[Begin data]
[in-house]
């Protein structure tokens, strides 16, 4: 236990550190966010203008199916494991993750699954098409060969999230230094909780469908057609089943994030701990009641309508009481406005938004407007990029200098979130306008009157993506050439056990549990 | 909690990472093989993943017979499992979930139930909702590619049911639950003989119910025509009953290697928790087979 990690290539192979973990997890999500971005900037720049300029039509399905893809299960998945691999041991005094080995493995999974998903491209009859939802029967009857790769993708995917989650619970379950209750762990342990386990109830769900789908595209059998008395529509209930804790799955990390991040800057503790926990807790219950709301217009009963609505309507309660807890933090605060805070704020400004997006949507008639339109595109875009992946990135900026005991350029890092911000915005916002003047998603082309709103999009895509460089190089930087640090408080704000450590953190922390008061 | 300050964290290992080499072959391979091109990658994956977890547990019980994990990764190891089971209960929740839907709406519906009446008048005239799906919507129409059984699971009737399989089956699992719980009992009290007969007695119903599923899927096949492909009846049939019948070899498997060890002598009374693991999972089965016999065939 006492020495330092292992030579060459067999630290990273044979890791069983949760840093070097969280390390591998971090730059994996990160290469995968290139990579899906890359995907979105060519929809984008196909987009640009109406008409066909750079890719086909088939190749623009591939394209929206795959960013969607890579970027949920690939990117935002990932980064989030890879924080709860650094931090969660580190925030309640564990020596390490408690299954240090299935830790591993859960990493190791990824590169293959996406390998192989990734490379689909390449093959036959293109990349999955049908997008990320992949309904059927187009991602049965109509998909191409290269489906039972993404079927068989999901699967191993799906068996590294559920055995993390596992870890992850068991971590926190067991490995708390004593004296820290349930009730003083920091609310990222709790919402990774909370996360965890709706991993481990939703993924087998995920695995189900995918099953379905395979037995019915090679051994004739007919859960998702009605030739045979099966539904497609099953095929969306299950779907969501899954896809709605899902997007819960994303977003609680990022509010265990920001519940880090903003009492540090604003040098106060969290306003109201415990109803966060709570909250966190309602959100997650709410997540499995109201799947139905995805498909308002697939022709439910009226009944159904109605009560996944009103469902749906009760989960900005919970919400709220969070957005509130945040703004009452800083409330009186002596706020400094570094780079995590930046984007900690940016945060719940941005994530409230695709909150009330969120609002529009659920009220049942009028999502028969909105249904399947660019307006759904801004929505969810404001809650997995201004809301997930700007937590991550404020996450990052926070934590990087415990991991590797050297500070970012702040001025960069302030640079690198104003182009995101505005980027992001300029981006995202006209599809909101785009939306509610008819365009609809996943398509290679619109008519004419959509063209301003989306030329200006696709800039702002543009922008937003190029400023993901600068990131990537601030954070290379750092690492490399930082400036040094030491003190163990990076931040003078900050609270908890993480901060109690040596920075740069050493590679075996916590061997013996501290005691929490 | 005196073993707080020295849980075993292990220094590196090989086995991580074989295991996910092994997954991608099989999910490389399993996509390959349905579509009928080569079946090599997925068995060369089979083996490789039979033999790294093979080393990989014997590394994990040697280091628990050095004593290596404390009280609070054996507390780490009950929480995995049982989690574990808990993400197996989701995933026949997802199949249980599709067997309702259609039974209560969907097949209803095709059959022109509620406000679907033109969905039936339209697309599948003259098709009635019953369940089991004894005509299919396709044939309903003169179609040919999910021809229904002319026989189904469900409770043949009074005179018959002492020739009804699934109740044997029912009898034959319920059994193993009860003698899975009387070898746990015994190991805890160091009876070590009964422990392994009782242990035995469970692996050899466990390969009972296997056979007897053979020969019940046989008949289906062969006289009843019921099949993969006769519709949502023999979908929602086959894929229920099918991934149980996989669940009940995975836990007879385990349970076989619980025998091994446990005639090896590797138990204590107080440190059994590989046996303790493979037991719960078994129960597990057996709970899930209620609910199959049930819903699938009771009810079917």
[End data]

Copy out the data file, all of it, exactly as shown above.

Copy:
[in-house]
């Protein structure tokens, strides 16, 4: 236990550190966010203008199916494991993750699954098409060969999230230094909780469908057609089943994030701990009641309508009481406005938004407007990029200098979130306008009157993506050439056990549990 | 909690990472093989993943017979499992979930139930909702590619049911639950003989119910025509009953290697928790087979 990690290539192979973990997890999500971005900037720049300029039509399905893809299960998945691999041991005094080995493995999974998903491209009859939802029967009857790769993708995917989650619970379950209750762990342990386990109830769900789908595209059998008395529509209930804790799955990390991040800057503790926990807790219950709301217009009963609505309507309660807890933090605060805070704020400004997006949507008639339109595109875009992946990135900026005991350029890092911000915005916002003047998603082309709103999009895509460089190089930087640090408080704000450590953190922390008061 | 300050964290290992080499072959391979091109990658994956977890547990019980994990990764190891089971209960929740839907709406519906009446008048005239799906919507129409059984699971009737399989089956699992719980009992009290007969007695119903599923899927096949492909009846049939019948070899498997060890002598009374693991999972089965016999065939 006492020495330092292992030579060459067999630290990273044979890791069983949760840093070097969280390390591998971090730059994996990160290469995968290139990579899906890359995907979105060519929809984008196909987009640009109406008409066909750079890719086909088939190749623009591939394209929206795959960013969607890579970027949920690939990117935002990932980064989030890879924080709860650094931090969660580190925030309640564990020596390490408690299954240090299935830790591993859960990493190791990824590169293959996406390998192989990734490379689909390449093959036959293109990349999955049908997008990320992949309904059927187009991602049965109509998909191409290269489906039972993404079927068989999901699967191993799906068996590294559920055995993390596992870890992850068991971590926190067991490995708390004593004296820290349930009730003083920091609310990222709790919402990774909370996360965890709706991993481990939703993924087998995920695995189900995918099953379905395979037995019915090679051994004739007919859960998702009605030739045979099966539904497609099953095929969306299950779907969501899954896809709605899902997007819960994303977003609680990022509010265990920001519940880090903003009492540090604003040098106060969290306003109201415990109803966060709570909250966190309602959100997650709410997540499995109201799947139905995805498909308002697939022709439910009226009944159904109605009560996944009103469902749906009760989960900005919970919400709220969070957005509130945040703004009452800083409330009186002596706020400094570094780079995590930046984007900690940016945060719940941005994530409230695709909150009330969120609002529009659920009220049942009028999502028969909105249904399947660019307006759904801004929505969810404001809650997995201004809301997930700007937590991550404020996450990052926070934590990087415990991991590797050297500070970012702040001025960069302030640079690198104003182009995101505005980027992001300029981006995202006209599809909101785009939306509610008819365009609809996943398509290679619109008519004419959509063209301003989306030329200006696709800039702002543009922008937003190029400023993901600068990131990537601030954070290379750092690492490399930082400036040094030491003190163990990076931040003078900050609270908890993480901060109690040596920075740069050493590679075996916590061997013996501290005691929490 | 005196073993707080020295849980075993292990220094590196090989086995991580074989295991996910092994997954991608099989999910490389399993996509390959349905579509009928080569079946090599997925068995060369089979083996490789039979033999790294093979080393990989014997590394994990040697280091628990050095004593290596404390009280609070054996507390780490009950929480995995049982989690574990808990993400197996989701995933026949997802199949249980599709067997309702259609039974209560969907097949209803095709059959022109509620406000679907033109969905039936339209697309599948003259098709009635019953369940089991004894005509299919396709044939309903003169179609040919999910021809229904002319026989189904469900409770043949009074005179018959002492020739009804699934109740044997029912009898034959319920059994193993009860003698899975009387070898746990015994190991805890160091009876070590009964422990392994009782242990035995469970692996050899466990390969009972296997056979007897053979020969019940046989008949289906062969006289009843019921099949993969006769519709949502023999979908929602086959894929229920099918991934149980996989669940009940995975836990007879385990349970076989619980025998091994446990005639090896590797138990204590107080440190059994590989046996303790493979037991719960078994129960597990057996709970899930209620609910199959049930819903699938009771009810079917």